All violence matters... Juliet Holness says too much focus on gender
A tweet from government lawmaker Juliet Holness that violence in Jamaica should not be analysed through partisan and gender perspectives has triggered intense criticism by many online users.
Except for Gender Affairs Minister Olivia Grange, it was the first major comment from a female parliamentarian of the ruling Jamaica Labour Party since their colleague MP George Wright, became ensnared in an assault scandal threatening his Gordon House membership.
Holness, the MP for St Andrew East Rural and wife of Prime Minister Andrew Holness, argued on Twitter Tuesday that focusing on gender was not helpful in addressing the country's violence problem.
“We need to stop seeing acts of violence in a partisan or a gender specific way so we can address the root of our problem, which continues to affect every class, race, gender, political or sexual orientation.”
We need to stop seeing acts of violence in a partisan or a gender specific way so we can address the root of the problem which continues to affect every class, race, gender, political or sexual orientation. WE HAVE A NATIONAL VIOLENCE PROBLEM WHICH REQUIRES A NON VIOLENT SOLUTION
— Juliet Holness (@JulietHolness) April 20, 2021
Noting the prime minister's push to abolish corporal punishment from his days as education minister, she added: "Many of our institutions have perpetuated violence, inclusive of our education system, our domestic practices, and some of our disciplinary beliefs.”
Most of the responses were highly critical of the lawmaker.
"Let's not ignore the inherent misogyny that pervades the Jamaican society, or ignore the derogatory nature by which most negative comments are genderised female or labelled with effeminate terms," argued @IngeniusRandom.
Another commenter, Sharine Taylor, said, "This is by far the worst take."
Several others said the solution for violence could not be through a one-size-fit-all approach.
"The amount of women in Parliament means absolutely nothing if this is how they think," replied @itsacelebrashan.
@ItSaRbelLove said she was shocked by the MP's comments.
"So all those missing girls, rape cases, street harassment, domestic violence and murder-suicide stories of our women mean nothing to you?" she said.
@shauntanerr said: “I hear what you’re saying but the women missing everyday can’t.”
Ambrosia was scathing of the deputy speaker of the House of Representatives.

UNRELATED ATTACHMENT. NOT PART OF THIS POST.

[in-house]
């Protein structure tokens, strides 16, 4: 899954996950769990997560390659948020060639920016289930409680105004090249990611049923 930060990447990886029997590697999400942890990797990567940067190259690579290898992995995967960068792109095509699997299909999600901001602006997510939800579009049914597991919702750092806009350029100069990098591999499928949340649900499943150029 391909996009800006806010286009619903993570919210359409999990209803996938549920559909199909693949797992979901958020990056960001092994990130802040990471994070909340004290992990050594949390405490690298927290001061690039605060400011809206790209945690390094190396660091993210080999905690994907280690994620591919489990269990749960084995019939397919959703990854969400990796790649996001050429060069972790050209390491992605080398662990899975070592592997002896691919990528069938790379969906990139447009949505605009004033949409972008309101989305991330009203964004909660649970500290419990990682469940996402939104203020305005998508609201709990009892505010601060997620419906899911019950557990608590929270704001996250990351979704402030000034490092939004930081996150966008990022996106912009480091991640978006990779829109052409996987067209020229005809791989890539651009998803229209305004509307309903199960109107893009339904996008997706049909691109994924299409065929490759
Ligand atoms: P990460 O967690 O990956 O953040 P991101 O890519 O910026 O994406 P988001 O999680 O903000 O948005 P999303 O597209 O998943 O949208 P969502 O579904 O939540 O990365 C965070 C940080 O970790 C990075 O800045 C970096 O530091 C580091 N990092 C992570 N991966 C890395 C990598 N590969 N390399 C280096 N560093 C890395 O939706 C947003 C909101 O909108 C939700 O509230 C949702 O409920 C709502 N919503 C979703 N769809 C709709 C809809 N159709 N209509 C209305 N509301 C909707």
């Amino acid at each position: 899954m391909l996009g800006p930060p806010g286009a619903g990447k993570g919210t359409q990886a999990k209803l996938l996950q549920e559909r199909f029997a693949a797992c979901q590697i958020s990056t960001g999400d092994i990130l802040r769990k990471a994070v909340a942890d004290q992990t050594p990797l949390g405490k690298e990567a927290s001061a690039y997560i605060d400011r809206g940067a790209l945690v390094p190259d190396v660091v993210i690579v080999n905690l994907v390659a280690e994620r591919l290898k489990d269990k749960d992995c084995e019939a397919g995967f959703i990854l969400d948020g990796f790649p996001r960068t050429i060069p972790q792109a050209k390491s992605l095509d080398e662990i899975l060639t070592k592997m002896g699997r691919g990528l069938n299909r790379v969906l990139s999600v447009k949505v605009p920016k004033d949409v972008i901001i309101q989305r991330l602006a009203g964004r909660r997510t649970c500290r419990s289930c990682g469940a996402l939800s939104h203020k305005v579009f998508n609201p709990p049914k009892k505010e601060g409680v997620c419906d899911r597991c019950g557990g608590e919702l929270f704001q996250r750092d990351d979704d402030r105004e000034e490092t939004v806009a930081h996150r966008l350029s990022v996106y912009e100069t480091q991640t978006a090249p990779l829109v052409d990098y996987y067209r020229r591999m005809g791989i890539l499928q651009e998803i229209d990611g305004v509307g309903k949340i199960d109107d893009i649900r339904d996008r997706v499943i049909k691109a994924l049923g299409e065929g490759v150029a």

"A female politician, with access to the halls of power to make change ... wants us to focus on violence in general, while police officers mock women who make domestic violence reports ... this can't be mere incompetence. It's not just misogyny. This is systemic disenfranchisement & endangerment of women."
Mrs Holness' comments came almost simultaneous with the prime minister’s statement in Parliament in which he reaffirmed his administration’s intention for specific measures to respond to gender-based violence.
He noted the launch of a 10-year strategic plan, the establishment of shelters for abused women, review of laws, and a partnership with European Union and the United Nations’ Spotlight initiative to supported abused women and girls.
“Every perpetrator of gender-based violence should be punished,” he said, declaring that it was one aspect of the "epidemic" of violence across Jamaica.
The 18 female parliamentarians also issued a joint statement in which they called for action to deal with gender-based violence which, they say, "has been a scourge on our society over many years".
"We feel the urge at this time to come together in solidarity with our sisters, women, who are in the line of fire from the lethal forces of domestic violence," the statement read.
Mrs Holness may have seen things differently in 2020 when she tweeted that violence against women was "one of the most persistent and devastating human rights violations in our world and remains largely unreported due to the impunity, silence, stigma and shame surrounding it".
Gender-based violence is widespread in Jamaica and processes to reform laws have been slow.
Some key stats on Jamaica and gender-based violence:
*More than one in every four women in Jamaica has experienced intimate partner physical and sexual violence in their lifetime.
*One in every four women experiences physical violence alone at the hands of a male partner.
*Twenty-three per cent of women aged 15-49 years experience sexual violence perpetrated by someone other than an intimate partner at least once in their lifetime.
*In 2018, 71 per cent of girls under 18 who were victims of crime were raped.
*Two out of 10 girls aged 15-19 think it fine for a husband or partner to hit their partner.
*Eighty-five per cent of children experience violent discipline at home.
Jamaica (11 per 100,000) has second highest rate of femicide (killing of women/girls because of their gender) the in world; El Salvador was first (13.9 per 100,000) – UN 2019 report
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